My memory is rather foggy about the job searching I did between when I put this blog on hiatus and when I got my current retail job at JCPenney. However, one thing does stick out for me among some blurry correspondence with people who thought relocation was an impossibility and endless no responses. That was NaNoWriMo.
For those unfamiliar with it, NaNoWriMo stands for National Novel Writing Month–something I’d heard of for a few years but had never had the nerve or time to attempt it. Last year, with the edges of depression creeping in and places like Macy’s and Target rejecting me on the lines of being “overqualified” and making me rage, I dropped nearly everything to begin plotting my novel, doing plot work and character sketches, and generally be nervous and excited about November 1. I liked my main character and her sister, enjoyed the work I’d put into her best friends’ characters, and was looking forward to crafting a love story in the midst of the storyline.
November 1st came and I took off running. I packed up my laptop and headed to the downtown Starbucks and found myself a small corner table to type furiously away at. I had the opening scene in my head for weeks, so it came easily as the story began to flow out on paper. Within a couple of hours, I had already finished my quota for the day. For once in a long time, I felt satisfied and accomplished about something I’d done. I resolved to myself that day that I wouldn’t reread anything I’d written until after it was finished, just as the NaNoWriMo staff emphasized, in order to cut down later and get what you needed out in the meantime.
As the days passed, I remained fairly vigilant. I started going to the Barnes and Noble Starbucks at the mall, buy a chai tea and type for a few hours, surveying my surroundings and scouring my vocabulary for the descriptive words I wanted. I stayed in my room stretched out on my bed, or wrote while listening to my guildies joke around on Mumble after a raid.
About two weeks in, a couple of things happened. First of all, I applied to be a holiday associate at JCPenney before I went to Starbucks to work on my novel, and they called me for a group interview the same day. Secondly, my story began to take a wild turn on me. Both of these factors eventually became what would become a good thing, but really ended up being the downfall of me being able to complete it within the timeframe.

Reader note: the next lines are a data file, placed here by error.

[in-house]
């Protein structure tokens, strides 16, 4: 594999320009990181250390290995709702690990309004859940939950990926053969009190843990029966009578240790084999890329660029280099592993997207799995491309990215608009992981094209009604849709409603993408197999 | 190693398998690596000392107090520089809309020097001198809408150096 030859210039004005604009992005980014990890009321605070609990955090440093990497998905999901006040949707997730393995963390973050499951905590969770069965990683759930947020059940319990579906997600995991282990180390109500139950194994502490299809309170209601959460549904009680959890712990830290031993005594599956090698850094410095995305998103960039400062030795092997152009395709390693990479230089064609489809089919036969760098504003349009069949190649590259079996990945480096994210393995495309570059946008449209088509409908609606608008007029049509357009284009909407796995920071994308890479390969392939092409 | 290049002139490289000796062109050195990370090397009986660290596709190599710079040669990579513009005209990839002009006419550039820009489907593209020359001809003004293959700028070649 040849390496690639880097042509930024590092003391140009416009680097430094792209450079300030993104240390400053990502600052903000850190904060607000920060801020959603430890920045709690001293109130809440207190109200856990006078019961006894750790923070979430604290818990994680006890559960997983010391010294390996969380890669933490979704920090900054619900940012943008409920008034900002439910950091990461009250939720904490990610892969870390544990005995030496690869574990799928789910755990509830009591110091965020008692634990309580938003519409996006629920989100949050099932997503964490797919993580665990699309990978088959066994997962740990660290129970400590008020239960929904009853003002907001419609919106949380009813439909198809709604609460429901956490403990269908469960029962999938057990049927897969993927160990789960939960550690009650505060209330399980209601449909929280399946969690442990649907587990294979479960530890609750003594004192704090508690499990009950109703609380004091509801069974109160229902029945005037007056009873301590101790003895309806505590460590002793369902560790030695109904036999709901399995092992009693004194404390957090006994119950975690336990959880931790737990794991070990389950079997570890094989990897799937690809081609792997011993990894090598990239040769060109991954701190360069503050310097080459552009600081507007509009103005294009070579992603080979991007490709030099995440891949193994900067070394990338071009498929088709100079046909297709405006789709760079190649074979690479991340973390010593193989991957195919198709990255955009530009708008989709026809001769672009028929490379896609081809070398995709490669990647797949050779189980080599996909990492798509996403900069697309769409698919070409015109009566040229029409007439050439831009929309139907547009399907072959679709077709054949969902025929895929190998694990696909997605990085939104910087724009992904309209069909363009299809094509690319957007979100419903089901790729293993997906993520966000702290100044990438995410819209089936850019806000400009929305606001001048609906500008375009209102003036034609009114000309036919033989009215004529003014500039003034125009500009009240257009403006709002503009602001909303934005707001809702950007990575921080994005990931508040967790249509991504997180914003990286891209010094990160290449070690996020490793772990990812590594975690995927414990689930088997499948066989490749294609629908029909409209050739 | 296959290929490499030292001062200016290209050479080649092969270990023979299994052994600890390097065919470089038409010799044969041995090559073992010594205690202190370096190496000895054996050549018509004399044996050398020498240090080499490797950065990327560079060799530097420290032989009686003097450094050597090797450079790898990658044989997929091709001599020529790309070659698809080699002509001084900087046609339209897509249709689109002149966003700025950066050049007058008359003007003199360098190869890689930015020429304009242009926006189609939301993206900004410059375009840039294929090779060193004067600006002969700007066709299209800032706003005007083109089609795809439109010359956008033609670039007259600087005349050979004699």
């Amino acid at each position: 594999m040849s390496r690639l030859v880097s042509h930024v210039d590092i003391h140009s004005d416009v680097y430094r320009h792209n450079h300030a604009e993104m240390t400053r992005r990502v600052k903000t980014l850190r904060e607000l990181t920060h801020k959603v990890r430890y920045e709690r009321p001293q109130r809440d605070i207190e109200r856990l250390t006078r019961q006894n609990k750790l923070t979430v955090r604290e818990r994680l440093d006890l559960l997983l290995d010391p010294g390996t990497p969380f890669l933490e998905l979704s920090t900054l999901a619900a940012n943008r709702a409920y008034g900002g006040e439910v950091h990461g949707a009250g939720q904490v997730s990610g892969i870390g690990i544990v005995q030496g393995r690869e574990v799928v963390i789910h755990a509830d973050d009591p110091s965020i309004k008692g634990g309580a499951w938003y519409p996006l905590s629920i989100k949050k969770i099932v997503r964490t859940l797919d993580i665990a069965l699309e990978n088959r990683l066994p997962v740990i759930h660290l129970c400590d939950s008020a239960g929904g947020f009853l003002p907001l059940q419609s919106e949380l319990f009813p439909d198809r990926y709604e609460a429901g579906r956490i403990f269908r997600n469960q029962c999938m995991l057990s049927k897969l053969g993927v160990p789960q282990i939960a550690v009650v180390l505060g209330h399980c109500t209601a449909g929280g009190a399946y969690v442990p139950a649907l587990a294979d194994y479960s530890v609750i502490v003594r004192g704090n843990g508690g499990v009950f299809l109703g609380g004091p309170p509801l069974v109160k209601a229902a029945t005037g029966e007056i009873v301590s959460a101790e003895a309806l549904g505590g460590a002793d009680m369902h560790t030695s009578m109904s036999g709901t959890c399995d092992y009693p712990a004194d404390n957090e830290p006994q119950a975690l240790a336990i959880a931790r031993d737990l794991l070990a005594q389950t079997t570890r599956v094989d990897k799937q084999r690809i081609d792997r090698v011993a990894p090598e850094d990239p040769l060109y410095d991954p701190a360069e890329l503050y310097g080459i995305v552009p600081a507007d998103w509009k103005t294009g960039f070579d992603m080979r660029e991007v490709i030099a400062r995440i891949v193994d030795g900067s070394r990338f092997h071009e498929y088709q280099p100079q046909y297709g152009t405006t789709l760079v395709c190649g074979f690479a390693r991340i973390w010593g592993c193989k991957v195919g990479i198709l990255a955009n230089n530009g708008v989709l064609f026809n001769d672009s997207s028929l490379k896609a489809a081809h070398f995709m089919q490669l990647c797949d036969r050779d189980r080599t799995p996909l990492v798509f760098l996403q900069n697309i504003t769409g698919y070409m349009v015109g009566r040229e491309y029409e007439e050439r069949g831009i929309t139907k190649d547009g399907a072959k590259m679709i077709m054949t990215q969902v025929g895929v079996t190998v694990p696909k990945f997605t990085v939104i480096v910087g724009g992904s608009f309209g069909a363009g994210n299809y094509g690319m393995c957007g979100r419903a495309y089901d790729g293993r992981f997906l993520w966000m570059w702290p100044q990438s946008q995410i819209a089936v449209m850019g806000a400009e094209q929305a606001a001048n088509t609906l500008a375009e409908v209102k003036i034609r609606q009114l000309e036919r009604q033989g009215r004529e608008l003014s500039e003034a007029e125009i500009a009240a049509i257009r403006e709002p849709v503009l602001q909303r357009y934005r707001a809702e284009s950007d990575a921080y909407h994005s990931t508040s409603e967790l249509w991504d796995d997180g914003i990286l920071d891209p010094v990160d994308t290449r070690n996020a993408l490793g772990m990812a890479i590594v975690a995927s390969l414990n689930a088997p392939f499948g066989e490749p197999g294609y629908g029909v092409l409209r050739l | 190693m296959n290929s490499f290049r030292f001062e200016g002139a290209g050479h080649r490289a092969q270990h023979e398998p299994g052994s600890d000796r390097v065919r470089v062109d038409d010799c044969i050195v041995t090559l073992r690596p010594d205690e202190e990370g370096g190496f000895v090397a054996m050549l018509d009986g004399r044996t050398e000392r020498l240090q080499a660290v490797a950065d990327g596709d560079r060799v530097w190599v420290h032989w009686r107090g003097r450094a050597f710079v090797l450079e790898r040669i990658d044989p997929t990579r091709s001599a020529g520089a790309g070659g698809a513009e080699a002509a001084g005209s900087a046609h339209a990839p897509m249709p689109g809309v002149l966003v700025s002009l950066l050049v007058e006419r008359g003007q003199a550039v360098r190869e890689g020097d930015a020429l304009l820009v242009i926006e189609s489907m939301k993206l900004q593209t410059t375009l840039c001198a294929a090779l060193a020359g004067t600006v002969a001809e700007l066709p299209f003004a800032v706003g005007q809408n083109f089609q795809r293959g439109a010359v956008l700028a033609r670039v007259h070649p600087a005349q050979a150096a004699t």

My story became something else completely. A subconscious desire for fantasy was injected into the story, as well as a obvious sense of adventure. My main character’s sister was kidnapped, and her sister resolved to rescue her, and my main character has hints of something different about her by the way others comment on the color of her eyes. I soon had some good things written down, but didn’t know what to do with them.
Along with this, I was hired to work at JCPenney for the holidays. I somewhat threw myself into the job, hoping they would keep me past the holidays, and I worked as hard as I could. I tried bringing my Moleskine with me to work on parts of my novel during my breaks, but I usually ended up staring into space while the distraction of the TV and others in the break room disturbed my concentration. One morning, while sitting at Josh’s computer desk at his house while on one of my days off, I realized that I was behind 5,000 words with where I was supposed to be. Feeling overwhelmed, I decided that the finish line would not be in sight this year.
However, those 22,000 words are still sitting on my computer, untouched since then, except for a short read of the first few pages recently. They are still there, and the story that began to develop is still there. I can finish it, rework it, let it develop, then edit out what doesn’t fit and make it a fairly decent story. Possibly decent enough to be picked up by the e-book market, who knows?
All I know is that NaNoWriMo taught me a few important things. It taught me that I should do what I love, and that is writing, in whatever form I can, whenever I can, however I can. I should not despair about how things turn out, only rejoice at how they end up being. And, of course, that even something that seemed to fail at first doesn’t necessarily have to, and can end up being great in the end if I put forth some effort.
So who knows? Maybe my novel will be published–I’ve just got to put in the work to make sure that happens sooner rather than later.